Holiday contributions: What makes people upgrade to a recurring donation?
Smaller recurring donations are generally more beneficial to a non-profit than larger, one-time donations, yet non-profits struggle to convince donors to move beyond one-time contributions. According to a new study in the Journal of Marketing Research, if donors believe that upgrading to a recurring donation will result in a matching donation, many will make the leap.
"Imagine you are given the option to upgrade to a recurring donation. Now imagine that the charity will match all donations made that day, if and only if 75% of donors agree to upgrade to a recurring donation. Would this type of matching incentive change your likelihood of upgrading?" asked authors Lalin Anik (Duke University), Michael I. Norton (Harvard University) and Dan Ariely (Duke University).
Test participants were given a list of donation projects and a choice of several one-time donation amounts. After choosing their project and donation amount, participants were given the opportunity to upgrade their gift to a recurring donation. In addition, some donors were shown the following message: "A generous anonymous donor has agreed to match 100% of new monthly donations today. Upgrade to a monthly recurring donation and get your donation matched!" Other donors were given the condition that their donation would be matched only if at least 75% of donors agreed to upgrade.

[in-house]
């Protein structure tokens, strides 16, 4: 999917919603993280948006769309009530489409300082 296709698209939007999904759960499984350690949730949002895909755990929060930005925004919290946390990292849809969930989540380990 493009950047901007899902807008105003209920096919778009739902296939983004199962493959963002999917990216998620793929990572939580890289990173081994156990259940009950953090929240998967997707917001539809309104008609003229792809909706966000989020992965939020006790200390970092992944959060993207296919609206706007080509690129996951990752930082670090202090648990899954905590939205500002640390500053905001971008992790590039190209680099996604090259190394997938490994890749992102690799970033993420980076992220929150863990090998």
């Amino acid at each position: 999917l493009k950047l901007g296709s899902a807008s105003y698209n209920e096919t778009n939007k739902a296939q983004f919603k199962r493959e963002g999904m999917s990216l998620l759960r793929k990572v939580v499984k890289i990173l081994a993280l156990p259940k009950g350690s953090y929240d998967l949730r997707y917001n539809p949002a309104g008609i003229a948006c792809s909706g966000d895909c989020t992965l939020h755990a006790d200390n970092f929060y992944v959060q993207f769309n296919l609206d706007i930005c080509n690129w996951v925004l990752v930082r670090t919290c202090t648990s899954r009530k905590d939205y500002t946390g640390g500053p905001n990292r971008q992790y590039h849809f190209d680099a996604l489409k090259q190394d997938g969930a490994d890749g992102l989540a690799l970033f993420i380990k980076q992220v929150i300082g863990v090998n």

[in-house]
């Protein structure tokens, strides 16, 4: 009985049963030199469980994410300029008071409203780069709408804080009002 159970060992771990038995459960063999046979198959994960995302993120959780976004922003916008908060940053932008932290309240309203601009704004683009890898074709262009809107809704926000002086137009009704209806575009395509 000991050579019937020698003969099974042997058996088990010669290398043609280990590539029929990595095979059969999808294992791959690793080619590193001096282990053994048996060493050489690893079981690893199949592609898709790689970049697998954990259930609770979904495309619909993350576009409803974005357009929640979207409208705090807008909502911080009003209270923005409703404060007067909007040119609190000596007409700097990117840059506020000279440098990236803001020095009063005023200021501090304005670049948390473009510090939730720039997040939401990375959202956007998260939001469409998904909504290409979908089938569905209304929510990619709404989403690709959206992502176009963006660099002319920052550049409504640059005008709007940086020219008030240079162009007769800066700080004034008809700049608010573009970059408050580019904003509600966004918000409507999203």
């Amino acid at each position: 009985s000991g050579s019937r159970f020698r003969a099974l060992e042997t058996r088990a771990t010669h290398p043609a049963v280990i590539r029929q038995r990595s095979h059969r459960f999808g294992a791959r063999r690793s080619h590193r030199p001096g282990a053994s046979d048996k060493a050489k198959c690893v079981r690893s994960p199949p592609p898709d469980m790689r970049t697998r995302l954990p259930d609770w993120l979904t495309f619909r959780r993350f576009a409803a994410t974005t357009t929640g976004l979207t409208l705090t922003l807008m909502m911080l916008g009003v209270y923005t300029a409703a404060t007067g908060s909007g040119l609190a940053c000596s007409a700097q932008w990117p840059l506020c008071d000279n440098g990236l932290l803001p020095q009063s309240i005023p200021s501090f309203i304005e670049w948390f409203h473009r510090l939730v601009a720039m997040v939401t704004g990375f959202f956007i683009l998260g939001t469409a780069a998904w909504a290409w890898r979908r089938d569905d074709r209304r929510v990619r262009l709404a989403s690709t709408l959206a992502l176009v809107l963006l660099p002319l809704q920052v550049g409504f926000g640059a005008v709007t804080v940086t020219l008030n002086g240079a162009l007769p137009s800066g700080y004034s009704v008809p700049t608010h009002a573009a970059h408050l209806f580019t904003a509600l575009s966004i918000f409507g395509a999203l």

The test results showed that donors were overwhelmingly more likely to upgrade when told that their donation would be matched if at least 75% of donors upgraded. Donors who saw this message but declined to upgrade nonetheless often raised the amount of their one-time donation.
"Contingent match incentives are an effective and underutilized means of inducing people to become recurring donors. We also show that contingent matches are effective in encouraging shorter-term or one-time donations. Particularly given that there is little to no cost to implementing contingent matches, the return on investment is clearly high."